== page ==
JAPAN and South Korea, allies of the United States since World War II, are supposed to be part of an Asia-Pacific counterbalance to China's growing power and its expansive maritime and island claims in East Asia's seas.
Instead, as the region marked the anniversary last week of the end of a war that devastated the region, an upwelling of nationalism showed how fragile reconciliation is, decades after the fighting ended with Japan's surrender to US and allied forces.
Today, it seems that ultra- nationalism among the leading local contestants in North-east Asia - China, Japan and South Korea - is gaining strength, raising the risk of armed conflict.
The rhetoric was certainly strident as China demanded that Japan immediately and unconditionally release 14 activists who had sailed from Hong Kong and landed on the disputed Senkaku Islands in the East China Sea.
Japan had no sooner deported the 14 when tension with China was raised again over the weekend after a group of Japanese nationalists landed on the Senkakus, called Diaoyu in China, despite an official ban.
Japan administers the uninhabited islands in the teeth of opposition from China and Taiwan. Beijing says they belong to China.
The Global Times, part of a newspaper chain published by the ruling Communist Party, said that Japan now has to make a choice: "Create conditions to reduce tensions over Diaoyu, or head into a full confrontation with China. Whatever Japan's choice, China will respond accordingly."
Renewed tension with China came just days after South Korea's President Lee Myung Bak inflamed another offshore dispute when he became the first South Korean leader to land on the rocky Dokdo islets in the sea between South Korea and Japan.
The latter claims ownership of the islets, calling them Takeshima, even though they are garrisoned by South Korea. In response to Mr Lee's visit, Japan recalled its ambassador to South Korea and cancelled a planned meeting of the two countries' finance ministers.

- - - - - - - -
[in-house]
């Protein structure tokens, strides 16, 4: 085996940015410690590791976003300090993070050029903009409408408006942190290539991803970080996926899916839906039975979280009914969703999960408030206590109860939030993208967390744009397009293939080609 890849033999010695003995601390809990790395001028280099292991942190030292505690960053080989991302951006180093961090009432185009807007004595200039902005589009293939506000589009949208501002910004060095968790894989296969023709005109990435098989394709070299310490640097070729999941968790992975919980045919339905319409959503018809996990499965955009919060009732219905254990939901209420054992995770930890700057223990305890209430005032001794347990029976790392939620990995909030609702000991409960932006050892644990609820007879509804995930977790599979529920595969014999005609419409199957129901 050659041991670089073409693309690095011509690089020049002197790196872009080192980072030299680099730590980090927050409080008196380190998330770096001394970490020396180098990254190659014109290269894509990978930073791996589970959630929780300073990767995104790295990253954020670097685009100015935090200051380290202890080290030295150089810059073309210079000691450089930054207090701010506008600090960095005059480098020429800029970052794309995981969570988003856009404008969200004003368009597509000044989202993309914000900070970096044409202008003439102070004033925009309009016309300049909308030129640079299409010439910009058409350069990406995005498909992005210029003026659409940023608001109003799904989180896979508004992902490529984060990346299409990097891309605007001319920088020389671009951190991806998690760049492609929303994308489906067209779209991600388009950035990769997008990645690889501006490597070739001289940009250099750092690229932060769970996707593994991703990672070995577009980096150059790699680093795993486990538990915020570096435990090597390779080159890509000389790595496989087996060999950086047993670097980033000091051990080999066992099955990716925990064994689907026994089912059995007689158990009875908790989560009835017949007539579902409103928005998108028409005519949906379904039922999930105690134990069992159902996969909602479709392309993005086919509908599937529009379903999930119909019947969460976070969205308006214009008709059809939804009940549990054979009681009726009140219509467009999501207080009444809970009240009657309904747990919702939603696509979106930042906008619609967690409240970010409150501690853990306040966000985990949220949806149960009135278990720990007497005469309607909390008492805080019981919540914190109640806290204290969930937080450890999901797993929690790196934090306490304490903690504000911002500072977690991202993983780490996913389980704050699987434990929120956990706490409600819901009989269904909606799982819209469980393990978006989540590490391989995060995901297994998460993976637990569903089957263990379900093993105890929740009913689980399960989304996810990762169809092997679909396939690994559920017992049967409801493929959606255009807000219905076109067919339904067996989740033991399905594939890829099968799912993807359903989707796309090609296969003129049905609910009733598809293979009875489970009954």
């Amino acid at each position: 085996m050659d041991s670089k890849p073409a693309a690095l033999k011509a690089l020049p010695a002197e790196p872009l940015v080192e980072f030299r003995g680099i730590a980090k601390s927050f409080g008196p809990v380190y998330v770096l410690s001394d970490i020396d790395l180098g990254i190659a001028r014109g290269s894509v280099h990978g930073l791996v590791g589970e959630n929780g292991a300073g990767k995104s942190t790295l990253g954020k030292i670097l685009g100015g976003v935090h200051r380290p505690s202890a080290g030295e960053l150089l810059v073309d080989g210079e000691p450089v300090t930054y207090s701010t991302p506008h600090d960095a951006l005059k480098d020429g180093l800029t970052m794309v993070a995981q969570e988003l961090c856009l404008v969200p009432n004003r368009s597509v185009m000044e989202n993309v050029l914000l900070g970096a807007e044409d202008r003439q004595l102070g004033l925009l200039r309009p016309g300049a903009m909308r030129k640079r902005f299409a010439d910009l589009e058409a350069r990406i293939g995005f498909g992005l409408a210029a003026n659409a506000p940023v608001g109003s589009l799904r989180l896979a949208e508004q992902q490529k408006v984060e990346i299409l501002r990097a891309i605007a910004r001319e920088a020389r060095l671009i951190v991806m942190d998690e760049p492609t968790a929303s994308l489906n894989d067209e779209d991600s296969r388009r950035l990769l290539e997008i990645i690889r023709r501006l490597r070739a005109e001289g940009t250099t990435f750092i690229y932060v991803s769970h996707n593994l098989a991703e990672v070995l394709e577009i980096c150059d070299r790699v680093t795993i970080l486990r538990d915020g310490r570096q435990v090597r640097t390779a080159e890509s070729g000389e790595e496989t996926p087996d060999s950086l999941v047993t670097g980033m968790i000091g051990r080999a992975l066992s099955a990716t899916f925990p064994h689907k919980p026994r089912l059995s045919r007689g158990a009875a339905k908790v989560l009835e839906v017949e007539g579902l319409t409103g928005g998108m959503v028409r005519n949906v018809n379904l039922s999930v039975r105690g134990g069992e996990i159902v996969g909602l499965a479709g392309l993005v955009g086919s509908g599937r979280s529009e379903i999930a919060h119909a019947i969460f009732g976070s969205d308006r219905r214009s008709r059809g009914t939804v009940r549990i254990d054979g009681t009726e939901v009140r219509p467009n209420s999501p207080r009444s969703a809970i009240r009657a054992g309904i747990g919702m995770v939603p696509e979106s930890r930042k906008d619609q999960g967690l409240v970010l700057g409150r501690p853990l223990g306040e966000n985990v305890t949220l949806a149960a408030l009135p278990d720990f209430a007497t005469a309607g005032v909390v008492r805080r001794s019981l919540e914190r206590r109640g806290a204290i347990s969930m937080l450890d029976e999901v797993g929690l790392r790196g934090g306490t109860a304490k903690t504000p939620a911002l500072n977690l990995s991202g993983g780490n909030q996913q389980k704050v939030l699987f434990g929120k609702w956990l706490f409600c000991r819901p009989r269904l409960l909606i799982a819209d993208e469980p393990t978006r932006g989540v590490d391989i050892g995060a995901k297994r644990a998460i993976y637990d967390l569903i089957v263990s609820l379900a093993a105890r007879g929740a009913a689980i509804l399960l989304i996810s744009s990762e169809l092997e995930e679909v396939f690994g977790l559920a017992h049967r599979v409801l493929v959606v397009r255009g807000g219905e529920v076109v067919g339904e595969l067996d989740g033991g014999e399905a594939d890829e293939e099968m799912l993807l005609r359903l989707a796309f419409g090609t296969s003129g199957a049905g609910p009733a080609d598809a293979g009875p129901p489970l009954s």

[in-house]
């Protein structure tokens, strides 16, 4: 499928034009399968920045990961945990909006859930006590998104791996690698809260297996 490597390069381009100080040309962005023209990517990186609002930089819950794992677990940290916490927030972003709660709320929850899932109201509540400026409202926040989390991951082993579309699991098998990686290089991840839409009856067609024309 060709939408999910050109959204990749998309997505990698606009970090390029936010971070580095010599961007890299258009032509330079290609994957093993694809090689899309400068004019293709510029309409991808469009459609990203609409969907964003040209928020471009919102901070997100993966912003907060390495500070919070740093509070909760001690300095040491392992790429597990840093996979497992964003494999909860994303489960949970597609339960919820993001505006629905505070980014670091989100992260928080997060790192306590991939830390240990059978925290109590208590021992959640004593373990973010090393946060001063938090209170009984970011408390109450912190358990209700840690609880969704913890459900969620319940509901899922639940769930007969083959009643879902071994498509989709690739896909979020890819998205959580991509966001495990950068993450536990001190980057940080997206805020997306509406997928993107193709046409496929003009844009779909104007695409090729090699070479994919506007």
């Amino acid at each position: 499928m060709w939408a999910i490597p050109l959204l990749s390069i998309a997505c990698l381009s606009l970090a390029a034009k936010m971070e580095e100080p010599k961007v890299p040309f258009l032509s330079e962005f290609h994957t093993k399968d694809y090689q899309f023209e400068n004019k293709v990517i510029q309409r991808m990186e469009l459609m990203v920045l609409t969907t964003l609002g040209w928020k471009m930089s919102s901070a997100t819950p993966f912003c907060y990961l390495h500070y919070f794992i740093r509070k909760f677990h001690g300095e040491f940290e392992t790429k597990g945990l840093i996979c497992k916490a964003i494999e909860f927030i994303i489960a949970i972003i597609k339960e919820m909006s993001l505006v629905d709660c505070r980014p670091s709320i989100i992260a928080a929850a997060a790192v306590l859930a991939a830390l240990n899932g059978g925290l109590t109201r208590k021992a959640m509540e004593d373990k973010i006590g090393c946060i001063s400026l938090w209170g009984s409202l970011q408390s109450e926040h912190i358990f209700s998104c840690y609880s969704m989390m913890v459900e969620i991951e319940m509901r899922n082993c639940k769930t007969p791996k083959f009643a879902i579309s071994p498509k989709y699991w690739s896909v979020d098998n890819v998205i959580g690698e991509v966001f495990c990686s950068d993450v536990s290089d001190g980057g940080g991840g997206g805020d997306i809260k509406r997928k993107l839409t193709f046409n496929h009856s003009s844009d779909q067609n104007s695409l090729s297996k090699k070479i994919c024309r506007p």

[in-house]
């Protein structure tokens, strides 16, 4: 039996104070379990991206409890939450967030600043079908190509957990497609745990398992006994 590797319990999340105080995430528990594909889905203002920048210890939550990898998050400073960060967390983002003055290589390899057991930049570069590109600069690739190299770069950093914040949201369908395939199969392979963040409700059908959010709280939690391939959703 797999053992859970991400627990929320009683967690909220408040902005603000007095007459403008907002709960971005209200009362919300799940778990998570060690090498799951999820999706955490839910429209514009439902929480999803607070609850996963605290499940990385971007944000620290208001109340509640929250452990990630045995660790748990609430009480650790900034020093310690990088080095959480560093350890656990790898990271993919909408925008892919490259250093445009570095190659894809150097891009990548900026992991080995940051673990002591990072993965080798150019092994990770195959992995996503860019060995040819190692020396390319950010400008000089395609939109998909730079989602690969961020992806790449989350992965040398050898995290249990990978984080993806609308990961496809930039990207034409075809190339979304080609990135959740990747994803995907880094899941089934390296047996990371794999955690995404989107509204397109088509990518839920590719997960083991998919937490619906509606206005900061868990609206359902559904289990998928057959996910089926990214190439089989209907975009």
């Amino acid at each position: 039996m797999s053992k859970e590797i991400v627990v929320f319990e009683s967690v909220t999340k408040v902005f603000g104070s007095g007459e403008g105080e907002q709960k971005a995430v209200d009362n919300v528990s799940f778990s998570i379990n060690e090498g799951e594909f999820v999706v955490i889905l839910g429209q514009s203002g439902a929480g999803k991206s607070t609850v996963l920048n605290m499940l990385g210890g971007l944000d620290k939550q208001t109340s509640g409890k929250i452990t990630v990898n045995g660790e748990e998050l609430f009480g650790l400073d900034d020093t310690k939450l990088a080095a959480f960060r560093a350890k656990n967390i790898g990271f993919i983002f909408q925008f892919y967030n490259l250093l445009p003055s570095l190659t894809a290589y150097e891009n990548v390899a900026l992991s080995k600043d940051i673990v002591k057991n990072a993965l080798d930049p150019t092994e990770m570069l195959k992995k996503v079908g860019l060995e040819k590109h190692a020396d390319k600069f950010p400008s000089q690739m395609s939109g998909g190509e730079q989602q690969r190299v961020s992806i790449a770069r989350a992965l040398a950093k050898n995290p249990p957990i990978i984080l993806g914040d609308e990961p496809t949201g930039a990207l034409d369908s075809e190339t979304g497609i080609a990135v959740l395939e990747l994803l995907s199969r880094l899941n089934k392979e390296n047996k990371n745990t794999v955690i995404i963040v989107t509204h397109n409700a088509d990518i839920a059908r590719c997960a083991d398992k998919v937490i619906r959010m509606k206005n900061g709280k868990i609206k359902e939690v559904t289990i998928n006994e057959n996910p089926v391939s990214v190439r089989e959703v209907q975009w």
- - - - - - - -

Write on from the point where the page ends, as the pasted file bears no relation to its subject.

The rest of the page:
Both China and South Korea also used the anniversary of the end of WWII in Asia to protest against the visit by two Japanese government ministers to a shrine commemorating Japanese who died in the fighting and its aftermath, including 14 convicted war criminals. In separate statements, Seoul and Beijing called on Japan to fully atone for its brutal occupation of parts of China before and during the war, and for its colonisation of Korea in 1910 to 1945.
These issues have flared up before, but never in unison and amid a cascade of tension. What accounts for the surge of vitriol?
Politics has a lot to do with it. China, Japan and South Korea are all facing critical elections later this year. Defending offshore claims strongly in the name of national pride and integrity is seen as a way to seek re-election or the appointment of candidates approved by outgoing incumbents.
If this analysis is correct, it holds out hope that calmer seas will prevail once the politicking season is over.
Yet jingoism cannot be airbrushed away. It is strongly entrenched in both China and South Korea, where tapping anti-Japanese sentiment guarantees public support. In Japan, where pacifism has prevailed since 1945, close observers are warning of virulent nationalism gaining a stronger foothold as the views of previously marginal right-wing politicians converge with those of younger lawmakers and voters concerned about Japan's economic future and its eclipse by China.
Ms Sheila Smith, a Japan specialist at the Council on Foreign Relations in New York, has just returned from several weeks in Japan. She believes that the last serious clash over the Senkakus in 2010, after a Chinese fishing trawler rammed two Japan Coast Guard vessels, transformed Japanese thinking about the defence of its offshore islands.
She says it stimulated for the first time a serious popular response that will make it more difficult to contain and manage tensions with China over the Senkakus in future.
Underlying the nationalism is an intensifying struggle for resource control and strategic advantage between China and Japan, the world's second and third largest economies respectively.
The Senkakus offer access to rich fisheries and potentially valuable seabed resources, including oil and natural gas.
They are part of Japan's prefecture of Okinawa, a sparsely populated island chain. Key US bases there help Japan contain the expansion of Chinese naval power in the Pacific. The main island, Okinawa, is the hub of US airpower in the region.
The Global Times last month called on the Chinese government to consider challenging Japan's rights to Okinawa prefecture on the grounds that it became officially part of Japan only in 1879 after centuries of paying tribute to Chinese emperors.
The US returned Okinawa, including the Senkakus, to the administrative control of the Japanese government in 1972.
Just last month, Japan's Kyodo news agency reported from Washington that a senior State Department official, whom it did not identify, had reaffirmed that the US would be obliged to consider military intervention in support of its ally if Japanese forces defending the Senkakus came under foreign attack.
Against this background, China is unlikely to risk taking the Senkakus by force in the immediate future. Instead, it will maintain its claim, build its strength and keep challenging Japan's control.
The writer is a visiting senior research fellow at the Institute of Southeast Asian Studies.